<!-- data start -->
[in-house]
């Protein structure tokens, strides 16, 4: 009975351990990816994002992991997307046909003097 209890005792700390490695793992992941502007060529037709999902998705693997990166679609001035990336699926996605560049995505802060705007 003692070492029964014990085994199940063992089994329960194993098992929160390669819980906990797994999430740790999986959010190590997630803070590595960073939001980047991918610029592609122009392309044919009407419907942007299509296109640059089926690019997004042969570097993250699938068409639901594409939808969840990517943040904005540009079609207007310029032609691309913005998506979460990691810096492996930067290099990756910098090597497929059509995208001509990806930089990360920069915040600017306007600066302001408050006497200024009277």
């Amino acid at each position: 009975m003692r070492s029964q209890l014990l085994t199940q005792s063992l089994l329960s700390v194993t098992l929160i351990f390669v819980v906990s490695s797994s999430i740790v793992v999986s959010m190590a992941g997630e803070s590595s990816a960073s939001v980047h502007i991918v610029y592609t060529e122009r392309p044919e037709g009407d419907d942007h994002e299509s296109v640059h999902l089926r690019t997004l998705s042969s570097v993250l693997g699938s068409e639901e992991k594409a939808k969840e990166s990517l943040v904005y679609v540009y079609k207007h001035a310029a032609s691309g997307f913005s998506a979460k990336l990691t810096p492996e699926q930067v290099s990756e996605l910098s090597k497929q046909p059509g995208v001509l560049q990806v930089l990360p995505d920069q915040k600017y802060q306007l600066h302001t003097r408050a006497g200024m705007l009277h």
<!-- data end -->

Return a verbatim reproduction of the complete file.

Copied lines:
[in-house]
């Protein structure tokens, strides 16, 4: 009975351990990816994002992991997307046909003097 209890005792700390490695793992992941502007060529037709999902998705693997990166679609001035990336699926996605560049995505802060705007 003692070492029964014990085994199940063992089994329960194993098992929160390669819980906990797994999430740790999986959010190590997630803070590595960073939001980047991918610029592609122009392309044919009407419907942007299509296109640059089926690019997004042969570097993250699938068409639901594409939808969840990517943040904005540009079609207007310029032609691309913005998506979460990691810096492996930067290099990756910098090597497929059509995208001509990806930089990360920069915040600017306007600066302001408050006497200024009277």
């Amino acid at each position: 009975m003692r070492s029964q209890l014990l085994t199940q005792s063992l089994l329960s700390v194993t098992l929160i351990f390669v819980v906990s490695s797994s999430i740790v793992v999986s959010m190590a992941g997630e803070s590595s990816a960073s939001v980047h502007i991918v610029y592609t060529e122009r392309p044919e037709g009407d419907d942007h994002e299509s296109v640059h999902l089926r690019t997004l998705s042969s570097v993250l693997g699938s068409e639901e992991k594409a939808k969840e990166s990517l943040v904005y679609v540009y079609k207007h001035a310029a032609s691309g997307f913005s998506a979460k990336l990691t810096p492996e699926q930067v290099s990756e996605l910098s090597k497929q046909p059509g995208v001509l560049q990806v930089l990360p995505d920069q915040k600017y802060q306007l600066h302001t003097r408050a006497g200024m705007l009277h």